Sidon (Syria and Phoenicia, Greater Syria and the East — Pleiades map), 188 or 389 CE
= F. Baratte, "Le Mithreum de Sidon : Certitudes et questions," Topoi 11 (2001) 205-227, at 207.
= SEG 15 (1958), no. 848
= PHI 321389
= ID# 23028
Inscription across the base of a statue of Parian marble (79 x 87 cm). Now in the Louvre. The statue (see photo below) depicts the so-called tauroctony scene, with Mithras in "Persian" clothing slaying the bull accompanied by the usual dog, snake, scorpion. Gerontios appears on two other inscriptions from Sidon (see IMithras 78-79 and 84-85). The title "father of the customs" or "lawful father" is also attested at Tomis (in Scythia) in connection with a priest of Hekate (see SEG 57 , 680 on this site). For the use of fictive parental language for leaders or benefactors of associations, see Harland 2009.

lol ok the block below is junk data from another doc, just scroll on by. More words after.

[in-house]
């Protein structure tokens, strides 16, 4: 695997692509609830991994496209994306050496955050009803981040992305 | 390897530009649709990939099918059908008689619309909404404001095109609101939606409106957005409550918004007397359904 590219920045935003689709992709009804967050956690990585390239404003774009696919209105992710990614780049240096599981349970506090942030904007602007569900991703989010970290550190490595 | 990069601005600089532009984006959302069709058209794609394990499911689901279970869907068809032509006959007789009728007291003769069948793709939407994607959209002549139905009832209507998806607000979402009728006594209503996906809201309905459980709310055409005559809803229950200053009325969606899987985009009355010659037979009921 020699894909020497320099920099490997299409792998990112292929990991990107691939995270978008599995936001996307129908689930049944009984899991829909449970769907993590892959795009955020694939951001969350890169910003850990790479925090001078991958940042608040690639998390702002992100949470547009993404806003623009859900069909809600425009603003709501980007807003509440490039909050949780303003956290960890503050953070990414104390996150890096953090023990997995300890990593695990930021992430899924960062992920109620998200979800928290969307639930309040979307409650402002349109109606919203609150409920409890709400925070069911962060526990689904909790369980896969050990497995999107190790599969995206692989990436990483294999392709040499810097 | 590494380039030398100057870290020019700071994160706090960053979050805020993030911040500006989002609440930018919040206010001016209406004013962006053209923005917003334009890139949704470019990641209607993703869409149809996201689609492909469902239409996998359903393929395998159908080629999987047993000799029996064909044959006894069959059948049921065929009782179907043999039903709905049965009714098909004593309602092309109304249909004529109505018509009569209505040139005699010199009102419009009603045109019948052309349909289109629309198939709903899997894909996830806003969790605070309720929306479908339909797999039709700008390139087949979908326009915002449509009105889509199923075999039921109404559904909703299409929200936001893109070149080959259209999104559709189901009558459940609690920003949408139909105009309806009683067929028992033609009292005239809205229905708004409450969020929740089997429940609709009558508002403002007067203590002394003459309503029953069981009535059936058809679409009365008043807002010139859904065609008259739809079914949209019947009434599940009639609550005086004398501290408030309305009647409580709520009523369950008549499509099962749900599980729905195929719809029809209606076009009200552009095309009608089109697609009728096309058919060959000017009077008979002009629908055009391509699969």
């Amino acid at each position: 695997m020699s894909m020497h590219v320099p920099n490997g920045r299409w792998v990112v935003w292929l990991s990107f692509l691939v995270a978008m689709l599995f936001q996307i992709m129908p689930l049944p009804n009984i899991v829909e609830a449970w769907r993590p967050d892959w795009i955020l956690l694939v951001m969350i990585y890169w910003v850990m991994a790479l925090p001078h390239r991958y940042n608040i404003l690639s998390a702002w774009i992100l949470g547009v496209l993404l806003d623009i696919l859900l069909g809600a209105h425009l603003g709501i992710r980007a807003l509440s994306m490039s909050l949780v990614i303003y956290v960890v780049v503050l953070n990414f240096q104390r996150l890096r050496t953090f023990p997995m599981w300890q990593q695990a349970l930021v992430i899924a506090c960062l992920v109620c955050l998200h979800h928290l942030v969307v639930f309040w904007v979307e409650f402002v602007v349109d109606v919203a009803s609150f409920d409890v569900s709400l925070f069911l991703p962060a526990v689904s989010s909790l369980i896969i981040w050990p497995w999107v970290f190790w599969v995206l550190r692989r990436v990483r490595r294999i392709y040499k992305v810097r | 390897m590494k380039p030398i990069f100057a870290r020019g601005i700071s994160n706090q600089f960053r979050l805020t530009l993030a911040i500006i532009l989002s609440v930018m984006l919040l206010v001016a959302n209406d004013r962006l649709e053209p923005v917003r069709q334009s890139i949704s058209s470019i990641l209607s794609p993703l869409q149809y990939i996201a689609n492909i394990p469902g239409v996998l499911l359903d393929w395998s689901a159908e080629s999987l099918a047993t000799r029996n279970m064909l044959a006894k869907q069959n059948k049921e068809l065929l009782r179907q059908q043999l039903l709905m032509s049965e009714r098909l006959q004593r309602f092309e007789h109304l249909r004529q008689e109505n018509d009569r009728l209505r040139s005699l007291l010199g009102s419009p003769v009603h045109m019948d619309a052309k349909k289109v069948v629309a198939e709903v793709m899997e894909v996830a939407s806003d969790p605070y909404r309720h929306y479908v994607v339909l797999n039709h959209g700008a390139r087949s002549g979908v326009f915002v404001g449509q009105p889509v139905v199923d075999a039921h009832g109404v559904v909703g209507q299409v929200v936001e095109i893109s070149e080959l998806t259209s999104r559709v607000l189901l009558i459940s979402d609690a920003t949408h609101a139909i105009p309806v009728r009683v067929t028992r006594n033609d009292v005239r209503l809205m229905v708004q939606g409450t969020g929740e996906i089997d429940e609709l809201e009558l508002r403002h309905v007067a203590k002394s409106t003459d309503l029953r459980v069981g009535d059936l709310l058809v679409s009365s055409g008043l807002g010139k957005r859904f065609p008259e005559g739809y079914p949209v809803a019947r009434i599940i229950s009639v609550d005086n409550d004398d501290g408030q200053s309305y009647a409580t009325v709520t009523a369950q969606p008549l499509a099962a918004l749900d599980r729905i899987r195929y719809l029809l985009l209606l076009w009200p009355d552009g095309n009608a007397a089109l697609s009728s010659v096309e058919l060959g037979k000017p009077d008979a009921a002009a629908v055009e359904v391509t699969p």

I, Flavius Gerontios, father of the customs (patēr nomimos) of the rites (teletai) of the god, dedicated this as a thanksgiving in the 500th year (either of the Seleukid era or the Sidonian era).
Translation by: Harland
Φλ. Γερόντιος πατὴρ νόμιμος τῶν τελετῶν τοῦ θεοῦ εὐχαριστῶν | ἀφιερωσάτω τῷ φʹ ἔτει.
IMithras (IMithras) 76.
Photo by Carole Raddato from Wikimedia.
Creative Common license.
Item added: February 22, 2016
Item modified: February 22, 2016
ID number: 23028
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